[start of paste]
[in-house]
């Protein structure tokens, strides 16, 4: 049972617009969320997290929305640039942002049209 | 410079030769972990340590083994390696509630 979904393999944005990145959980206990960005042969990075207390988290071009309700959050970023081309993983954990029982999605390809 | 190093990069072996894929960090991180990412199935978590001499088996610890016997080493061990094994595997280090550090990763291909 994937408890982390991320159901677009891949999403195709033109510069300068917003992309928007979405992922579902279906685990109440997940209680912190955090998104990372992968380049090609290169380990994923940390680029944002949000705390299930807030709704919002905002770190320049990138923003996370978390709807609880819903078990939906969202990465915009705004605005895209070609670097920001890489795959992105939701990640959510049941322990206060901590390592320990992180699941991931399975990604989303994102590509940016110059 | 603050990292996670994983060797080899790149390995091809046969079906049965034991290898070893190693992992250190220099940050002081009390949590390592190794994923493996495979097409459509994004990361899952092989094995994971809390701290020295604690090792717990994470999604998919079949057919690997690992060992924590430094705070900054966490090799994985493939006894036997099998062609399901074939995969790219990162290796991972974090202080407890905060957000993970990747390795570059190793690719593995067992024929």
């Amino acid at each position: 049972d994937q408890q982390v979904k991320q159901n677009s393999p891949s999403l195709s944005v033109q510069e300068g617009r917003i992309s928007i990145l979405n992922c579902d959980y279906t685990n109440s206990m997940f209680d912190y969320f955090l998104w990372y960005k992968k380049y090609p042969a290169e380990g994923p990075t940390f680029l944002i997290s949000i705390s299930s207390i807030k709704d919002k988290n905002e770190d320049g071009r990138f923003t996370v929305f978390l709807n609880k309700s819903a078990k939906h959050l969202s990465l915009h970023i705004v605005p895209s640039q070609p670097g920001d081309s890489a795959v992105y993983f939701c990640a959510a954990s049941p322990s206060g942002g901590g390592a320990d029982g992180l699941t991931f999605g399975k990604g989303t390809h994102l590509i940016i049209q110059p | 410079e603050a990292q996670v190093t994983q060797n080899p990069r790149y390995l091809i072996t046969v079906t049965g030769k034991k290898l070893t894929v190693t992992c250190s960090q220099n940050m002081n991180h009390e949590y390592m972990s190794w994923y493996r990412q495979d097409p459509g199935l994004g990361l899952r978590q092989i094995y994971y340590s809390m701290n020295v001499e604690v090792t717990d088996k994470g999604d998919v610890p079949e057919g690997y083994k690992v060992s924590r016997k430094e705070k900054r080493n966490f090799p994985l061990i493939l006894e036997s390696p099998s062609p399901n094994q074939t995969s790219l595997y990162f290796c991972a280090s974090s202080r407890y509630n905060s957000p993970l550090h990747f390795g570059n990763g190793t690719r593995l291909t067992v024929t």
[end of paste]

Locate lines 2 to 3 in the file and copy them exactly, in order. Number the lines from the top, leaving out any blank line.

């Protein structure tokens, strides 16, 4: 049972617009969320997290929305640039942002049209 | 410079030769972990340590083994390696509630 979904393999944005990145959980206990960005042969990075207390988290071009309700959050970023081309993983954990029982999605390809 | 190093990069072996894929960090991180990412199935978590001499088996610890016997080493061990094994595997280090550090990763291909 994937408890982390991320159901677009891949999403195709033109510069300068917003992309928007979405992922579902279906685990109440997940209680912190955090998104990372992968380049090609290169380990994923940390680029944002949000705390299930807030709704919002905002770190320049990138923003996370978390709807609880819903078990939906969202990465915009705004605005895209070609670097920001890489795959992105939701990640959510049941322990206060901590390592320990992180699941991931399975990604989303994102590509940016110059 | 603050990292996670994983060797080899790149390995091809046969079906049965034991290898070893190693992992250190220099940050002081009390949590390592190794994923493996495979097409459509994004990361899952092989094995994971809390701290020295604690090792717990994470999604998919079949057919690997690992060992924590430094705070900054966490090799994985493939006894036997099998062609399901074939995969790219990162290796991972974090202080407890905060957000993970990747390795570059190793690719593995067992024929």
């Amino acid at each position: 049972d994937q408890q982390v979904k991320q159901n677009s393999p891949s999403l195709s944005v033109q510069e300068g617009r917003i992309s928007i990145l979405n992922c579902d959980y279906t685990n109440s206990m997940f209680d912190y969320f955090l998104w990372y960005k992968k380049y090609p042969a290169e380990g994923p990075t940390f680029l944002i997290s949000i705390s299930s207390i807030k709704d919002k988290n905002e770190d320049g071009r990138f923003t996370v929305f978390l709807n609880k309700s819903a078990k939906h959050l969202s990465l915009h970023i705004v605005p895209s640039q070609p670097g920001d081309s890489a795959v992105y993983f939701c990640a959510a954990s049941p322990s206060g942002g901590g390592a320990d029982g992180l699941t991931f999605g399975k990604g989303t390809h994102l590509i940016i049209q110059p | 410079e603050a990292q996670v190093t994983q060797n080899p990069r790149y390995l091809i072996t046969v079906t049965g030769k034991k290898l070893t894929v190693t992992c250190s960090q220099n940050m002081n991180h009390e949590y390592m972990s190794w994923y493996r990412q495979d097409p459509g199935l994004g990361l899952r978590q092989i094995y994971y340590s809390m701290n020295v001499e604690v090792t717990d088996k994470g999604d998919v610890p079949e057919g690997y083994k690992v060992s924590r016997k430094e705070k900054r080493n966490f090799p994985l061990i493939l006894e036997s390696p099998s062609p399901n094994q074939t995969s790219l595997y990162f290796c991972a280090s974090s202080r407890y509630n905060s957000p993970l550090h990747f390795g570059n990763g190793t690719r593995l291909t067992v024929t």